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Wilson Expected to Agree to Extend Sales Tax Hike


SACRAMENTO — In a major concession to Democratic legislators, Gov. Pete Wilson is expected to abandon his long-held opposition today to extending a temporary half-cent sales tax beyond its scheduled expiration June 30, The Times has learned.

Wilson apparently will propose extending the sales tax through the end of 1993 and shifting most if not all of the revenue it raises from state use to local government, Capitol sources said Wednesday.

The Republican chief executive, as a condition for changing his position, is likely to insist that the $700 million in extra tax receipts be dedicated to the support of law enforcement.

Wilson has scheduled a news conference in Los Angeles today to make what his aides described as a major announcement concerning law enforcement and public safety.

Two sources in the Legislature said they understood that Wilson would retreat from his opposition to extending the sales tax, which was enacted with Wilson's support in 1991 as a short-term measure to carry the state government through bad economic times.

Until now, Wilson has been adamant that the tax expire on schedule. He said that doing otherwise would break faith with voters and send the wrong message to the state's business community.

He also has said the state tax should expire so that county governments can ask voters to reimpose the half-cent levy as a local revenue-raiser. That would help local governments replace $2.6 billion in property tax revenue that Wilson wants to shift to the schools so he can keep a commitment to fund public education without further depleting state resources.

Wilson called a statewide special election for Nov. 2 to make it easier for county governments to put the issue before voters.

County officials oppose the property tax transfer. But they also note that even if they followed Wilson's advice, they would lose revenue from July 1, when the fiscal year begins, until at least Nov. 2, when voters might reimpose the sales tax on a county basis.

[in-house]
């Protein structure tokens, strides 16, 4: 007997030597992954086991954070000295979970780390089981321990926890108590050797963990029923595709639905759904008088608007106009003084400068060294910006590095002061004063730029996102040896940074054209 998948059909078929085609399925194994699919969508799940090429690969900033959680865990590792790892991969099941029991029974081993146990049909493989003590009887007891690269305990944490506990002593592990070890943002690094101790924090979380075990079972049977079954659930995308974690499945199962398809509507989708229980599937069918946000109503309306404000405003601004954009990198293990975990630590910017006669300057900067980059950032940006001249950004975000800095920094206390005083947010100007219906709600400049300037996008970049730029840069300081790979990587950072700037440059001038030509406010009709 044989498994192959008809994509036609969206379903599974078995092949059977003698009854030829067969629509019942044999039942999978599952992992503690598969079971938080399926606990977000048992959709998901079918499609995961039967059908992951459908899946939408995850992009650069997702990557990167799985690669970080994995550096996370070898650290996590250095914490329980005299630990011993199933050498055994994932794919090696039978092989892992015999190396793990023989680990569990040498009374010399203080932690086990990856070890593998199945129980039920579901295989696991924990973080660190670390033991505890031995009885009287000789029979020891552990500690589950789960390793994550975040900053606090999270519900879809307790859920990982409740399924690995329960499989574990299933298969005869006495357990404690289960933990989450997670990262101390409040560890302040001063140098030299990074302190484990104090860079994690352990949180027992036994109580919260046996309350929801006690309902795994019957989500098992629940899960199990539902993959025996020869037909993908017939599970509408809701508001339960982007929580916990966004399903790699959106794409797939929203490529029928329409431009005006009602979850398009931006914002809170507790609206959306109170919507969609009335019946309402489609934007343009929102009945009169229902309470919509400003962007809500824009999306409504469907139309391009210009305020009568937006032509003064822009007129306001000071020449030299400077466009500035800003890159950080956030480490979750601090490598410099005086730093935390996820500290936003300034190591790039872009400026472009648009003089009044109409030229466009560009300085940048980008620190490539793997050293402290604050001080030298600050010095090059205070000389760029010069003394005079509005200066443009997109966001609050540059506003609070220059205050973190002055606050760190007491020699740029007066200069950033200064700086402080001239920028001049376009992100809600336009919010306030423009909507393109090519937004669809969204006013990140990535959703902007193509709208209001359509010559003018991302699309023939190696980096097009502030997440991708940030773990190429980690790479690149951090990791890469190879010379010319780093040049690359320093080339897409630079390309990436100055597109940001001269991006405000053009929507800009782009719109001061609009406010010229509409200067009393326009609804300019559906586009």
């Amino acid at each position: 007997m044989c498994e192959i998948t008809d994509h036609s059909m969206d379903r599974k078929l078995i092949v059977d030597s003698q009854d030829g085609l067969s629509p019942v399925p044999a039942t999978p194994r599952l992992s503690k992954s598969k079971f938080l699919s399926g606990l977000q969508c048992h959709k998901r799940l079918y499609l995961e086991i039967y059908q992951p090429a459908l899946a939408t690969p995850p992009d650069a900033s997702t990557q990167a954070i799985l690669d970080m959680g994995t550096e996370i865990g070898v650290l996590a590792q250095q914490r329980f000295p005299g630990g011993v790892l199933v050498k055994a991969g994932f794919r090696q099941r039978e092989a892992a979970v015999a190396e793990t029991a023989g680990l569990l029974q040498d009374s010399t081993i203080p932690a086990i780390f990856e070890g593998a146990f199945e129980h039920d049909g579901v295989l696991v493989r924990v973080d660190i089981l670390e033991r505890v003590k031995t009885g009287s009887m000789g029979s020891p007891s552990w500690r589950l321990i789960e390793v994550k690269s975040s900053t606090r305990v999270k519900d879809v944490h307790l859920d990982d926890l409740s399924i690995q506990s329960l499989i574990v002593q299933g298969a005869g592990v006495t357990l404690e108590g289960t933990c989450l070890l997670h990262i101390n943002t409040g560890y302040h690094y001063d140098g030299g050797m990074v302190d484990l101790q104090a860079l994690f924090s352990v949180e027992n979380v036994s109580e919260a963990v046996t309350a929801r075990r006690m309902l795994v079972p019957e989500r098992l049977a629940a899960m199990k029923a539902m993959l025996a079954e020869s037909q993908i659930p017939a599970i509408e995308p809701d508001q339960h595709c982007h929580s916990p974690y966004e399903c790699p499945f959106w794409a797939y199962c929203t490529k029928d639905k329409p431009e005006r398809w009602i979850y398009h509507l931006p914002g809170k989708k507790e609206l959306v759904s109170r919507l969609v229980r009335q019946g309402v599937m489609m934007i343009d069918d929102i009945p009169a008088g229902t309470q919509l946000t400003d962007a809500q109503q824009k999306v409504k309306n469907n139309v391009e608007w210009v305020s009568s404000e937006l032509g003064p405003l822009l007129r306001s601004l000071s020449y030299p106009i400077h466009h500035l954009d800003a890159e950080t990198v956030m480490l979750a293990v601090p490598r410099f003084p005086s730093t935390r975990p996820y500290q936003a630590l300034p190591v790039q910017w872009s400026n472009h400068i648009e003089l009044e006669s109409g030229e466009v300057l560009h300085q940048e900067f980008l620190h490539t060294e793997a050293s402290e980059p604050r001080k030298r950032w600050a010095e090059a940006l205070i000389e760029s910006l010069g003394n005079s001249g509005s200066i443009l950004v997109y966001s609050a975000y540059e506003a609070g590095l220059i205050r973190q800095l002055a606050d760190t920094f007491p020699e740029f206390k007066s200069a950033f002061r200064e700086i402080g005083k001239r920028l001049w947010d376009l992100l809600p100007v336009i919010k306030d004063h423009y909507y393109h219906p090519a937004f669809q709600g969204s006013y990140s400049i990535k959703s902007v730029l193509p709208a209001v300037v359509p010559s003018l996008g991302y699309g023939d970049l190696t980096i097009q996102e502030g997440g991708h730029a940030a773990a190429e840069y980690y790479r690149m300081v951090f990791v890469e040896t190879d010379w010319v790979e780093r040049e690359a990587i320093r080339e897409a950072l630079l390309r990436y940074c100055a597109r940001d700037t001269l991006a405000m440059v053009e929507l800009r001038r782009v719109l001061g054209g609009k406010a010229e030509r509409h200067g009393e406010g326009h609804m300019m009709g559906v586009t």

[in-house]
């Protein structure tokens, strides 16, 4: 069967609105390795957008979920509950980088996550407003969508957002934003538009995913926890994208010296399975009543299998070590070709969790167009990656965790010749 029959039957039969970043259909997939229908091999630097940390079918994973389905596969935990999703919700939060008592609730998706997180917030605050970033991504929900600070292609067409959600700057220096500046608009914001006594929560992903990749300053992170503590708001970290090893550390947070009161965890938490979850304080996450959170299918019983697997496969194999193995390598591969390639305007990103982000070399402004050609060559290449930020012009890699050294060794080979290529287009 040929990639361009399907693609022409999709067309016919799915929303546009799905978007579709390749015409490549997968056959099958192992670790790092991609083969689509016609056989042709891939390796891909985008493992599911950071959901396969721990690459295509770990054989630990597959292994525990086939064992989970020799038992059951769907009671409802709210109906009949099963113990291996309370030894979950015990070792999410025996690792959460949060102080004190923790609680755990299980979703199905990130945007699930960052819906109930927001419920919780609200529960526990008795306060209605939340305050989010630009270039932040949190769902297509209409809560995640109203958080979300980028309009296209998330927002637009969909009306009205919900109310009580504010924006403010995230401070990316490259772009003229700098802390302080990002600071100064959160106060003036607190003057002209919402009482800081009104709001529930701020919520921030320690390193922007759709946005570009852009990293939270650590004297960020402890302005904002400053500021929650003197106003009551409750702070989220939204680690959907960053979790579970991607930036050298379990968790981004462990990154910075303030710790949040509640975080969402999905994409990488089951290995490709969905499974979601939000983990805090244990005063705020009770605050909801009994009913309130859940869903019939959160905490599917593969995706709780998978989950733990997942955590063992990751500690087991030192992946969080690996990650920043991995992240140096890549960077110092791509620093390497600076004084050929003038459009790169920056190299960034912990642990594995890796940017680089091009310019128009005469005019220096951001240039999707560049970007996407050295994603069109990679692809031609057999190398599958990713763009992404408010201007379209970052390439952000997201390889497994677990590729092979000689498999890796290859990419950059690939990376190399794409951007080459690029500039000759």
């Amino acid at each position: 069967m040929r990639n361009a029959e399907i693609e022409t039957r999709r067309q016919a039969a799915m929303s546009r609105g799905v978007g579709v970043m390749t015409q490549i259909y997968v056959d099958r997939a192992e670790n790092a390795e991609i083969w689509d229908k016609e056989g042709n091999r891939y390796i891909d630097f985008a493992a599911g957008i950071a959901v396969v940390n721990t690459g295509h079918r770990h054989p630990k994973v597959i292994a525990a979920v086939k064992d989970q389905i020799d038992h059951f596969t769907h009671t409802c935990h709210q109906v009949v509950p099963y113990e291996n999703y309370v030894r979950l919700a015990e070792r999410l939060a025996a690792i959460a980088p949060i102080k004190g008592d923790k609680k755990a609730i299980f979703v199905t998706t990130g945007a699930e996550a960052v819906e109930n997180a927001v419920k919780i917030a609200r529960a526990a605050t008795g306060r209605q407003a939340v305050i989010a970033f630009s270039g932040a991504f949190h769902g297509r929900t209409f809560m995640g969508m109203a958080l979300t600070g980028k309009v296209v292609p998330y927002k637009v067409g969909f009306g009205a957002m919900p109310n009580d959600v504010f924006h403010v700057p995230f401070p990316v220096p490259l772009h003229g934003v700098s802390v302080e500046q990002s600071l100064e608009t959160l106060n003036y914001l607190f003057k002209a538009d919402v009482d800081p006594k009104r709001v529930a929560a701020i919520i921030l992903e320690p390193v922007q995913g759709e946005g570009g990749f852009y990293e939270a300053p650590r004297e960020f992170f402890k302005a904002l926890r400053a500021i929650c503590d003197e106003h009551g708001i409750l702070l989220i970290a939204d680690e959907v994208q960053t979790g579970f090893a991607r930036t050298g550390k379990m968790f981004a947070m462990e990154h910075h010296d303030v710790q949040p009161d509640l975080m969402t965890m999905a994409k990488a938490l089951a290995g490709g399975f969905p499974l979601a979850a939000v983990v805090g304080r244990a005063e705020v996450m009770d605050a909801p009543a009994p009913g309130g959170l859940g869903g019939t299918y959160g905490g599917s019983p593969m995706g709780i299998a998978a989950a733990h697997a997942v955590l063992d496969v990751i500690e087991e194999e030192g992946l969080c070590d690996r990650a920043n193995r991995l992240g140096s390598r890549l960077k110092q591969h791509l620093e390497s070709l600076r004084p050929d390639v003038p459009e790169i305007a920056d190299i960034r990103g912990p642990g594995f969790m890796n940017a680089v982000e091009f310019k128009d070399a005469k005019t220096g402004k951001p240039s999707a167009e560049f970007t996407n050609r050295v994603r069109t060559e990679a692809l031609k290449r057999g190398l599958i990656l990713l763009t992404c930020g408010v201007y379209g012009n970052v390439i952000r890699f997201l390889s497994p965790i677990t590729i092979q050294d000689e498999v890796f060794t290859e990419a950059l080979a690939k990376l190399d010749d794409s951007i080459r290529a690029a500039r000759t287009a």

Waves of local law enforcement officials, including sheriffs, police officials, firefighters and prosecutors, have been meeting with Wilson frequently over the last 10 days. Traditional allies of the law-and-order oriented governor, these public officials made it clear that they thought Wilson's budget, if unchanged, would do great damage to public safety.

"We've been talking to the law enforcement people almost every day," said an Administration source who asked not to be identified. "What they need is a way to make it from now through November. We've been talking to them about several options that would help them accomplish their funding requirements."

Wilson's concession is likely to give state budget deliberations a major boost. The money raised by the sales tax, because it would go to local governments, would not directly reduce the state's budget shortfall. But it would make the governor's proposed property tax transfer easier for legislators to swallow.

Although most Democrats have proposed continuing the sales tax for one year or more, Assembly Speaker Willie Brown of San Francisco said Wednesday that he would be satisfied with a shorter extension.

In other budget action, a bipartisan state fiscal commission said Wilson's proposed budget relies on overly optimistic revenue projections and would lead to a $1.8-billion deficit at the end of the 1994-1995 fiscal year.

Brad Williams, executive director of the Commission on State Finance, said his economic forecast was in line with Wilson's but he said he believes the economy will produce less revenue than Wilson is relying on.

"We don't expect things to get a lot better soon," Williams said. "Difficult times remain ahead, both for the economy and state finances."

Stan Stancell, Wilson's deputy finance director, said the Administration believes income tax collections will grow by 0.1% in 1993-94 and 7.9% in 1994-95.

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